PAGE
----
Skip to comments.3D Printing Revolution: the Complex Reality
Posted on 02/21/2013 8:45:17 PM PST by JerseyanExile
This miniature, high-precision assembly started with a CAD model and not much more. It cost about $10 to make it at home with no 3D printer required.
In the past couple of years, the concept of low-cost 3D printing has captured the hearts and minds of millions of geeks. The allure of an upcoming manufacturing revolution has seeped into the mainstream, too: take The Economist, which ran about two dozen articles about this technology within the last year alone. Something must be in the air!
The charm of 3D printing is easy to understand, especially as it coincides with the renaissance of the DIY movement on the Internet. But all this positive buzz also has an interesting downside: it makes it easy to overlook that the most significant barriers to home manufacturing run very deep, and probably wont be affected just by the arrival of a new generation of tools.
After all, affordable and hobbyist-friendly manufacturing tools that convert polygons into physical objects have been available for more than a decade. Take desktop CNC mills, for example: home- or office-friendly and costing about as much as a 3D printer, they have revolutionized the lives of many jewelers and dentists; they have shaken up quite a few other niche industries, too. But spare for a small community of hobbyists, these self-contained and tidy mills have not brought on-demand manufacturing into our garages or living rooms.
CNC mills and 3D printers are different in many ways, but they also have a lot in common; and looking at the parallels, its reasonable to suspect that the prospects of home manufacturing may have relatively little to do with the choice of a particular tool.
(Excerpt) Read more at blog.makezine.com ...
There = Their (ugh)
Having spent untol hours ‘drawing’, I would have to say this new system is no longer drawing, it’s ‘virtualizing’. When you take the X and Y axes and add the Z, that’s vitualizing ... IMHO.
Having spent untold hours ‘drawing’, I would have to say this new system is no longer drawing, it’s ‘virtualizing’. When you take the X and Y axes and add the Z, that’s vitualizing ... IMHO.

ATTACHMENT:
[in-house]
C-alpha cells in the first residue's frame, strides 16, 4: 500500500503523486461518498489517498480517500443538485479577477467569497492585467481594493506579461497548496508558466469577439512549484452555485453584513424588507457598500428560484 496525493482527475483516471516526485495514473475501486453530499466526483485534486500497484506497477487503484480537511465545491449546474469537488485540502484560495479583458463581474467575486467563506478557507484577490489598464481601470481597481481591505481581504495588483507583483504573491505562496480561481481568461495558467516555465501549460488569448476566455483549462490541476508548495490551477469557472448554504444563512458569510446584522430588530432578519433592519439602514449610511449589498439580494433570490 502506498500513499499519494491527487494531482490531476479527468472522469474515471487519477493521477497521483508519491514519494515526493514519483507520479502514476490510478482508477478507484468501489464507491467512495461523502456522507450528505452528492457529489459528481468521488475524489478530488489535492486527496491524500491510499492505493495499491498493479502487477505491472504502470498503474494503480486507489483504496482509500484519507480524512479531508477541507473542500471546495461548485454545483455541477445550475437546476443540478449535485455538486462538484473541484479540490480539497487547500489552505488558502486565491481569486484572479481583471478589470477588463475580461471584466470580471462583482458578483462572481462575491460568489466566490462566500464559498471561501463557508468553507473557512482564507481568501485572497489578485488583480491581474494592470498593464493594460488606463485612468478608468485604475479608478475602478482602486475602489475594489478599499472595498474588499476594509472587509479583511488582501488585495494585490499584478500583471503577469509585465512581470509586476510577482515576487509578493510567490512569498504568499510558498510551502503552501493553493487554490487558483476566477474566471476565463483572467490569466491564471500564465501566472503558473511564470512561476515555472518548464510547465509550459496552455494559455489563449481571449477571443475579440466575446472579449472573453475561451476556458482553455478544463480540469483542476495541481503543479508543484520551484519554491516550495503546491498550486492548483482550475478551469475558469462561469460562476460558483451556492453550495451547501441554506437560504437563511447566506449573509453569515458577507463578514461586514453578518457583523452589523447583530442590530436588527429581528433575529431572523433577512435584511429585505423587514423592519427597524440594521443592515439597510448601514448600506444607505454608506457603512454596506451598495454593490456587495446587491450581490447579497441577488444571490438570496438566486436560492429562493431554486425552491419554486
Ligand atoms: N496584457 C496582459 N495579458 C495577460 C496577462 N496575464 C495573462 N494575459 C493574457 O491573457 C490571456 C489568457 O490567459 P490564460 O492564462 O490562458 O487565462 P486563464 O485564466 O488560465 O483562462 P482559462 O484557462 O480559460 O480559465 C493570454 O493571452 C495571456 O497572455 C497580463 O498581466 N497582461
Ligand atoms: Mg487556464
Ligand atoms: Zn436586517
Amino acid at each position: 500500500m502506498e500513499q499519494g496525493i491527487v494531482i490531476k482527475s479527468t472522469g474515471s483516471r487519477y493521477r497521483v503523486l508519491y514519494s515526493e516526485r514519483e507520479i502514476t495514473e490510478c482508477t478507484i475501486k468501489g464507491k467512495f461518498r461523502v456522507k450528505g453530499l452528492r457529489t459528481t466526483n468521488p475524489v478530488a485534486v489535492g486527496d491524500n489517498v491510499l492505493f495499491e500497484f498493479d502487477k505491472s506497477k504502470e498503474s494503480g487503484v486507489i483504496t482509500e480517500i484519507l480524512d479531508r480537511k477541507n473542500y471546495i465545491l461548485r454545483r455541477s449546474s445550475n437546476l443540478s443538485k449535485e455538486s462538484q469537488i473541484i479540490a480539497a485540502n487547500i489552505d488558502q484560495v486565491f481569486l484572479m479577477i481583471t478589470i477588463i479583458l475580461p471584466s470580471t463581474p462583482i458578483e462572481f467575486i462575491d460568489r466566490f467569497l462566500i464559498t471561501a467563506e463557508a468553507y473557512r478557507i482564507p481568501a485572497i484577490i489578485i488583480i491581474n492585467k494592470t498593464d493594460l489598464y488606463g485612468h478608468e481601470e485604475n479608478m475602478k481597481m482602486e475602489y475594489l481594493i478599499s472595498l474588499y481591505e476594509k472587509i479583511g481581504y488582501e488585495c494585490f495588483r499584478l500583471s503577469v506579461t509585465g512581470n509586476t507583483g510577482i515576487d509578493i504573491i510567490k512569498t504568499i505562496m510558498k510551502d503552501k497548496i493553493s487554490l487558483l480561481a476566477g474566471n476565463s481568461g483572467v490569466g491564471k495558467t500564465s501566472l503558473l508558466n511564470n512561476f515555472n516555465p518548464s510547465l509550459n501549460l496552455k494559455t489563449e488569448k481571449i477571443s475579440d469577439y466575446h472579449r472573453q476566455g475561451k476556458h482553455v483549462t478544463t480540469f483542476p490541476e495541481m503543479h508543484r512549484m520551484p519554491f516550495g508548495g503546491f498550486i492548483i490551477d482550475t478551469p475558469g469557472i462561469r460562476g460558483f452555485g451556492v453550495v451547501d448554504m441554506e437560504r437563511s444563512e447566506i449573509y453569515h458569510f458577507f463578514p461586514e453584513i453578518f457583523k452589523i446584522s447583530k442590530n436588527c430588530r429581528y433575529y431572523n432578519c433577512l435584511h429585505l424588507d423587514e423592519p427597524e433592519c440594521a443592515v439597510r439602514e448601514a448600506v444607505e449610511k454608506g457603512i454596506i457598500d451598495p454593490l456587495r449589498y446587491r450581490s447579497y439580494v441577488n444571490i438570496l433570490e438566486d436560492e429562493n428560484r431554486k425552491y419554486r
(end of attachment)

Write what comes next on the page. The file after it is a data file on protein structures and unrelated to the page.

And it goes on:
SolidWorks is more like running a virtual machine shop. It's a process of building up and then cutting away, until my part is sitting in in virtual space.
You're right; it's an entirely different way of designing.
I'm a huge fan of it.
I can't "draw" anything except stick figures. With CAD...anything is possible to me.
And to think...I beta tested AutoCad R13 when it was released with solid modeling and now my skills have languished over the years to the point that I would have to relearn just to keep up with the latest version.
Family before self has a price.
In prior years I designed and built a few houses (living in the last one I built). I had a CAD program and learned to use it well. But 3D virtual design is a whole nother animal. I like it because it fits the mental imagery process I already used in designing & building houses.
I have one more house I’ve designed (I always draw up vellums with pencil and rule before starting a building project), but it isn’t likely I’ll ever build it. Maybe I’ll build it with a 3D printer at drawing scale! I had incorporated neat stuff that I learned I would like to have in a home, like the master bedroom closet has a doorway to the laundry room. Oh well, we can’t have everything we dream of ...
I question the liability aspect of this. If you replicate a product and it fails causing injury... who is liable? The maker of the replicator or the original manufacturer? Courtroom nightmares ahead...